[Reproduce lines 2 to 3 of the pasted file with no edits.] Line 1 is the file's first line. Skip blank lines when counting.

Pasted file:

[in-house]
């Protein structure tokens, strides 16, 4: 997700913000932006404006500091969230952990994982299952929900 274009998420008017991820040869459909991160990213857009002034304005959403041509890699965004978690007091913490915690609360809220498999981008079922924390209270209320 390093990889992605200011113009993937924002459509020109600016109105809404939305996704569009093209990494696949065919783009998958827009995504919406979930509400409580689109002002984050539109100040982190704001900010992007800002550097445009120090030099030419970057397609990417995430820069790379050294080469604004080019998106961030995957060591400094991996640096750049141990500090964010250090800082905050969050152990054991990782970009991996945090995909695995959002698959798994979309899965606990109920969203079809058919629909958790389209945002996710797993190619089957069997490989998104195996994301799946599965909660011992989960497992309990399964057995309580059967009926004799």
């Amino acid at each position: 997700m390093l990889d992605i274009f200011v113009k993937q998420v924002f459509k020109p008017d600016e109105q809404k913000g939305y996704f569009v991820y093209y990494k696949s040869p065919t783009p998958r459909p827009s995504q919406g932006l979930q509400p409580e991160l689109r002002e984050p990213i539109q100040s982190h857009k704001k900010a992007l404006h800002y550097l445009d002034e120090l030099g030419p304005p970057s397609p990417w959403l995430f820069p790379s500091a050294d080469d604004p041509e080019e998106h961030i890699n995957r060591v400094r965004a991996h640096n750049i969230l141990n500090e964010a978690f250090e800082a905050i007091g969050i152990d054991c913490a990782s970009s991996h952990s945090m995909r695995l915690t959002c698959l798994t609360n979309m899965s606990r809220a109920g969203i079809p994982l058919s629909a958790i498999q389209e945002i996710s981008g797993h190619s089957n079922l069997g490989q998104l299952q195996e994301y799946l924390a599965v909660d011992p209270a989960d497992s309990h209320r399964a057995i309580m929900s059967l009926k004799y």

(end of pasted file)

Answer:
């Protein structure tokens, strides 16, 4: 997700913000932006404006500091969230952990994982299952929900 274009998420008017991820040869459909991160990213857009002034304005959403041509890699965004978690007091913490915690609360809220498999981008079922924390209270209320 390093990889992605200011113009993937924002459509020109600016109105809404939305996704569009093209990494696949065919783009998958827009995504919406979930509400409580689109002002984050539109100040982190704001900010992007800002550097445009120090030099030419970057397609990417995430820069790379050294080469604004080019998106961030995957060591400094991996640096750049141990500090964010250090800082905050969050152990054991990782970009991996945090995909695995959002698959798994979309899965606990109920969203079809058919629909958790389209945002996710797993190619089957069997490989998104195996994301799946599965909660011992989960497992309990399964057995309580059967009926004799």
């Amino acid at each position: 997700m390093l990889d992605i274009f200011v113009k993937q998420v924002f459509k020109p008017d600016e109105q809404k913000g939305y996704f569009v991820y093209y990494k696949s040869p065919t783009p998958r459909p827009s995504q919406g932006l979930q509400p409580e991160l689109r002002e984050p990213i539109q100040s982190h857009k704001k900010a992007l404006h800002y550097l445009d002034e120090l030099g030419p304005p970057s397609p990417w959403l995430f820069p790379s500091a050294d080469d604004p041509e080019e998106h961030i890699n995957r060591v400094r965004a991996h640096n750049i969230l141990n500090e964010a978690f250090e800082a905050i007091g969050i152990d054991c913490a990782s970009s991996h952990s945090m995909r695995l915690t959002c698959l798994t609360n979309m899965s606990r809220a109920g969203i079809p994982l058919s629909a958790i498999q389209e945002i996710s981008g797993h190619s089957n079922l069997g490989q998104l299952q195996e994301y799946l924390a599965v909660d011992p209270a989960d497992s309990h209320r399964a057995i309580m929900s059967l009926k004799y």